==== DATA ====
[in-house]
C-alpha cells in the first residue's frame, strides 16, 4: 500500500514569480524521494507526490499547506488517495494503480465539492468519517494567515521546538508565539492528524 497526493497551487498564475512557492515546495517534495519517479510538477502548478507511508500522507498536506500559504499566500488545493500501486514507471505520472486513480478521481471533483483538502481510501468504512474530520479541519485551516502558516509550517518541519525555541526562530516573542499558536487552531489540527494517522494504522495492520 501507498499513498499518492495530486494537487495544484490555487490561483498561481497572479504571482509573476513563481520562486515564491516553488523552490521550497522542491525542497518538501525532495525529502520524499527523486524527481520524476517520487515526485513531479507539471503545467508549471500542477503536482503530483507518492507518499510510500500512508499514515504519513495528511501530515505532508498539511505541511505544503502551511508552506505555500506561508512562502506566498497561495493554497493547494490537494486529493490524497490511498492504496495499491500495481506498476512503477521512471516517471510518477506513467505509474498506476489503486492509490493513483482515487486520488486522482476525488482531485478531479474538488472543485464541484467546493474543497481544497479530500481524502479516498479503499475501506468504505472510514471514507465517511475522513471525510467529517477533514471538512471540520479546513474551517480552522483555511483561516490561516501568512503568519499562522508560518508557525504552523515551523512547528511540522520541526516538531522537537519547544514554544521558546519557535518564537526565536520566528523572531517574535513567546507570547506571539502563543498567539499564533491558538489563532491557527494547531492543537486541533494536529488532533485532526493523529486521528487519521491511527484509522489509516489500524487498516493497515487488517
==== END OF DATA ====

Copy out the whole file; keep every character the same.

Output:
[in-house]
C-alpha cells in the first residue's frame, strides 16, 4: 500500500514569480524521494507526490499547506488517495494503480465539492468519517494567515521546538508565539492528524 497526493497551487498564475512557492515546495517534495519517479510538477502548478507511508500522507498536506500559504499566500488545493500501486514507471505520472486513480478521481471533483483538502481510501468504512474530520479541519485551516502558516509550517518541519525555541526562530516573542499558536487552531489540527494517522494504522495492520 501507498499513498499518492495530486494537487495544484490555487490561483498561481497572479504571482509573476513563481520562486515564491516553488523552490521550497522542491525542497518538501525532495525529502520524499527523486524527481520524476517520487515526485513531479507539471503545467508549471500542477503536482503530483507518492507518499510510500500512508499514515504519513495528511501530515505532508498539511505541511505544503502551511508552506505555500506561508512562502506566498497561495493554497493547494490537494486529493490524497490511498492504496495499491500495481506498476512503477521512471516517471510518477506513467505509474498506476489503486492509490493513483482515487486520488486522482476525488482531485478531479474538488472543485464541484467546493474543497481544497479530500481524502479516498479503499475501506468504505472510514471514507465517511475522513471525510467529517477533514471538512471540520479546513474551517480552522483555511483561516490561516501568512503568519499562522508560518508557525504552523515551523512547528511540522520541526516538531522537537519547544514554544521558546519557535518564537526565536520566528523572531517574535513567546507570547506571539502563543498567539499564533491558538489563532491557527494547531492543537486541533494536529488532533485532526493523529486521528487519521491511527484509522489509516489500524487498516493497515487488517